Claiming the Child Tax Benefit pursuant to ITA Section 118 – Differences Between Section 8 and Section 9 of the Federal Child Support Guidelines.
At issue was whether, on joint custody of a single child, the parents were able to both claim the Canada Child Tax Benefit according to their agreement pursuant to subsection 118(5.1).
The Court held that a joint custody agreement under section 9 of the Guidelines is one single payment, not a set-off payment, and therefore ITA subsection 118(5.1) does not come into play, and the parent who pays child support cannot claim the credit pursuant to 118(5) of the ITA.
The Husband (“taxpayer”) and his wife divorced and in their separation agreement shared custody of their only child. The child has resided with each of them for about 50% of the time. The parties agreement with respect to child support specified that they based it on section 9 of the Federal Child Support Guidelines, SOR/97-175 dealing with shares custody. In their separation agreement, the parties agreed that they would alternate in taking the Canada Child Tax Benefit.
The Father claimed the benefit in 2009, but the MNR reassessed and denied the benefit to the taxpayer pursuant to subsection 118(5) on the basis that the taxpayer was required to pay support to his spouse or former spouse.
Justice Boyle reviewed the law applicable. Paragraph 118(1)(b.1) provides a tax credit in respect of a taxpayer’s child under 18, but subsection 118(5) denies that credit to a taxpayer who has paid child support to his spouse or former spouse. Subsection 118(5.1) restricts the application of 118(5), such that the latter will not apply if the effect would be to deny the credit to both partners. In case that 118(5.1) applies, paragraph 118(4)(b.1) provides that both parents are entitled to the credit according to their agreement as to which one will claim it on an annual basis (failing which the credit it denied to both of them.
The relevant provisions read:
118. (1) For the purpose of computing the tax payable under this Part by an individual for a taxation year, there may be deducted an amount determined by the formula
(i) a child, who is under the age of 18 years at the end of the taxation year, of the individual ordinarily resides throughout the taxation year with the individual together with another parent of the child, the total of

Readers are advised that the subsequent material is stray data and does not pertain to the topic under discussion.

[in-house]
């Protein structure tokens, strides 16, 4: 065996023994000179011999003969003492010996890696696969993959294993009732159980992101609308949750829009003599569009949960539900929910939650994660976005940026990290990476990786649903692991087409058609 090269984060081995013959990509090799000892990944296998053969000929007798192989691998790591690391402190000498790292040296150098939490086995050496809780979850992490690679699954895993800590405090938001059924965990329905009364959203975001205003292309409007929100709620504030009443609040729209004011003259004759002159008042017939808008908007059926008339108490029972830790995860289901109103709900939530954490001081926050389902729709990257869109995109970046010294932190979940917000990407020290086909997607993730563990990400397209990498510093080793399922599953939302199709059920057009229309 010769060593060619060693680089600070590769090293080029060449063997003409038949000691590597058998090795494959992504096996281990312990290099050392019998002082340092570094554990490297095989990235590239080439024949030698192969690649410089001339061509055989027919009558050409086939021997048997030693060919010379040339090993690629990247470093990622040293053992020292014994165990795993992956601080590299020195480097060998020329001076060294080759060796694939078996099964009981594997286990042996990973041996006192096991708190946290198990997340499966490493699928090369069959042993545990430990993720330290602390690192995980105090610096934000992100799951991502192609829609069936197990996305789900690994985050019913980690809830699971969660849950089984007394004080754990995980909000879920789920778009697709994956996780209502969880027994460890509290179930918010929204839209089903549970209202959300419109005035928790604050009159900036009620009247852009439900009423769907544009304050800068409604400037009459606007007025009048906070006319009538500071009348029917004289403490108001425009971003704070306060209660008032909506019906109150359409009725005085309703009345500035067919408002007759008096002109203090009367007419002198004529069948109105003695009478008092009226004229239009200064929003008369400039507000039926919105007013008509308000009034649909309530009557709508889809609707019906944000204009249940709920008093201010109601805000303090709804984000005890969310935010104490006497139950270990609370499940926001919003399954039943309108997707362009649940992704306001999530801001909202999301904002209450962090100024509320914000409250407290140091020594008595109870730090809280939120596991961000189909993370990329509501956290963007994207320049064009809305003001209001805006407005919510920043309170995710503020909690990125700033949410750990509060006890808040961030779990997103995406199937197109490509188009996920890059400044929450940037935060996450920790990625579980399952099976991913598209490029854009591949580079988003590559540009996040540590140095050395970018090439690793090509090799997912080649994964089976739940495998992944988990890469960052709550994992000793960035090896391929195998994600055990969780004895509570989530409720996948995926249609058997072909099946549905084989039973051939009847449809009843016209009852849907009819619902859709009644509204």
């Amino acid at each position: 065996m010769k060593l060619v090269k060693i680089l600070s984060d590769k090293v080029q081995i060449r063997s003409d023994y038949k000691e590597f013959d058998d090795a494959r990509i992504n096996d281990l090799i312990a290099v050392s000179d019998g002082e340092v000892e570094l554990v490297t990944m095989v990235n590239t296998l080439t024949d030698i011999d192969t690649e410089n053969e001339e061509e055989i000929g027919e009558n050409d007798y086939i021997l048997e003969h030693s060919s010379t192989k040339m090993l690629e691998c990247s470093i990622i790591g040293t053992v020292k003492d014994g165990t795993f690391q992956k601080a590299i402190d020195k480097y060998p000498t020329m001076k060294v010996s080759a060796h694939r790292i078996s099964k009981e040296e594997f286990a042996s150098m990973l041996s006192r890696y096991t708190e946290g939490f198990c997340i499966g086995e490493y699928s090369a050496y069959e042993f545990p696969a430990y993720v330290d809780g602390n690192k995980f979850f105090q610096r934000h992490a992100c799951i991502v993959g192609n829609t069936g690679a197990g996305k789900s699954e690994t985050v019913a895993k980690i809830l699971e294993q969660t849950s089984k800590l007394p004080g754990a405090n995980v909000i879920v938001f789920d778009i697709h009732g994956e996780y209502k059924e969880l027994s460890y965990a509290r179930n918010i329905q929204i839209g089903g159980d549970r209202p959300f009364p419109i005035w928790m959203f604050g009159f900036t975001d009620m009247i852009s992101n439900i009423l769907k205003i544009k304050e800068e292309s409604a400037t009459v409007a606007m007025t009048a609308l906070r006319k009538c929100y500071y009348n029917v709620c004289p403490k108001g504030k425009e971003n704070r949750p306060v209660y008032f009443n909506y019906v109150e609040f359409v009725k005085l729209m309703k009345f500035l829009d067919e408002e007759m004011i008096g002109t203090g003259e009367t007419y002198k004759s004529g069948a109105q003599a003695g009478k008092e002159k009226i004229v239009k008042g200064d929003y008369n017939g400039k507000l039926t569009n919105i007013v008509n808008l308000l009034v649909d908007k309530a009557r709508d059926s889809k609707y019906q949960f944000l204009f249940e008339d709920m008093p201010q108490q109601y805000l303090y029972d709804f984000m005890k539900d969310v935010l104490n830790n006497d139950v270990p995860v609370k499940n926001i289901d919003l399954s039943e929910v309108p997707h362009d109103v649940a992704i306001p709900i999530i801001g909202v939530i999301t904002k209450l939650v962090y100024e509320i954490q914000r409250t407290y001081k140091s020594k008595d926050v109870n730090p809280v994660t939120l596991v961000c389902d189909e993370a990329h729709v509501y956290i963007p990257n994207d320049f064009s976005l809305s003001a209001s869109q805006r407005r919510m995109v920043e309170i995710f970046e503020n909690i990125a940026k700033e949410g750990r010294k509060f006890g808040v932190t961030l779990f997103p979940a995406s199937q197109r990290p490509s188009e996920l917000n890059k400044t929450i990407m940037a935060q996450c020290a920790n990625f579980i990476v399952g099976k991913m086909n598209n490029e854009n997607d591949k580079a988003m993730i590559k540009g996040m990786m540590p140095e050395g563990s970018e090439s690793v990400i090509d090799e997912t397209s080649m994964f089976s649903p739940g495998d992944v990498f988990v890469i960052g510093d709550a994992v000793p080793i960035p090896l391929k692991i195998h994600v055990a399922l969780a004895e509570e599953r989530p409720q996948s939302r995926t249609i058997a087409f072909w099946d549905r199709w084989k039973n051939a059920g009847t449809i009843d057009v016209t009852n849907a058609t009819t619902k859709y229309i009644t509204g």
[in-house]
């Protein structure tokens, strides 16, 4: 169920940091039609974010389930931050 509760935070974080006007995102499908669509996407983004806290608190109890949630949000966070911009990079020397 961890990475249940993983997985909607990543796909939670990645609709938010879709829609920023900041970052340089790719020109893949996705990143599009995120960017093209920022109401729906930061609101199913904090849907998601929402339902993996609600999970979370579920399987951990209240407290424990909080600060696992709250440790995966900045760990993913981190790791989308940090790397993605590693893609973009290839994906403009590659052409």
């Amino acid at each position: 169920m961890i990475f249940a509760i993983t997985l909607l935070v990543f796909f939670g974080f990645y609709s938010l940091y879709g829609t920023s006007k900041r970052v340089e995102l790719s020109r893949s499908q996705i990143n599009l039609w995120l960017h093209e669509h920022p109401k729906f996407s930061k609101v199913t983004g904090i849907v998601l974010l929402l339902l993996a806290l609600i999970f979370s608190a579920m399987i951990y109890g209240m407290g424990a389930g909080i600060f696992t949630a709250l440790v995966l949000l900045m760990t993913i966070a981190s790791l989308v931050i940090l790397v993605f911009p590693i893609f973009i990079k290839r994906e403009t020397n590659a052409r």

(4) For the purposes of subsection 118(1), the following rules apply:
(b.1) not more than one individual is entitled to a deduction under subsection (1) because of paragraph (b.1) of the description of B in that subsection for a taxation year in respect of the same child and where two or more individuals otherwise entitled to such a deduction fail to agree as to the individual by whom the deduction may be made, no such deduction for the year shall be allowed to either or any of them;
(5) No amount may be deducted under subsection (1) in computing an individual’s tax payable under this Part for a taxation year in respect of a person where the individual is required to pay a support amount (within the meaning assigned by subsection 56.1(4)) to the individual’s spouse or common-law partner or former spouse or common-law partner in respect of the person and the individual
(a) lives separate and apart from the spouse or common-law partner or former spouse or common-law partner throughout the year because of the breakdown of their marriage or common-law partnership; or
(b) claims a deduction for the year because of section 60 in respect of a support amount paid to the spouse or common-law partner or former spouse or common-law partner.
(5.1) Where, if this Act were read without reference to this subsection, solely because of the application of subsection (5), no individual is entitled to a deduction under paragraph (b) or (b.1) of the description of B in subsection (1) for a taxation year in respect of a child, subsection (5) shall not apply in respect of that child for that taxation year.
The Court referred to past cases where in cases of joint custody the taxpayer’s appeals have been dismissed by the TCC, including: reasons for judgment of Woods J. in Perrin v. Her Majesty the Queen, 2010 TCC 331, those of Webb J. in Melnyk v. Her Majesty the Queen, 2007 TCC 733, and those of Lamarre J. in Ladell v. Her Majesty the Queen, 2011 TCC 314.
Shared custody arrangements are governed by the guidelines, and there are not two offsetting support payments payable by the parents – there is only one parent required to make support payments. The SCC in Contino v. Leonelli‑Contino  3 SCR 217, stated that in shared custody under section 9 of the guidelines, child support was NOT payable on a set-off basis, but rather the parent with the higher income is required to make net payments equal to the difference between the two support amounts. This is in contrast to section 9 cases of split custody (each parent having custody of a different child), which does provide for a set-off.
Therefore, since there is only one support payment made under section 9 of the guidelines in joint custody, ITA subsection 118(5.1) does not come into play and the parent who pays support cannot claim the credit.
Sas Ansari, BSc BEd PC JD LLM PhD (exp) CPA In-Depth Tax 1, 2 &3
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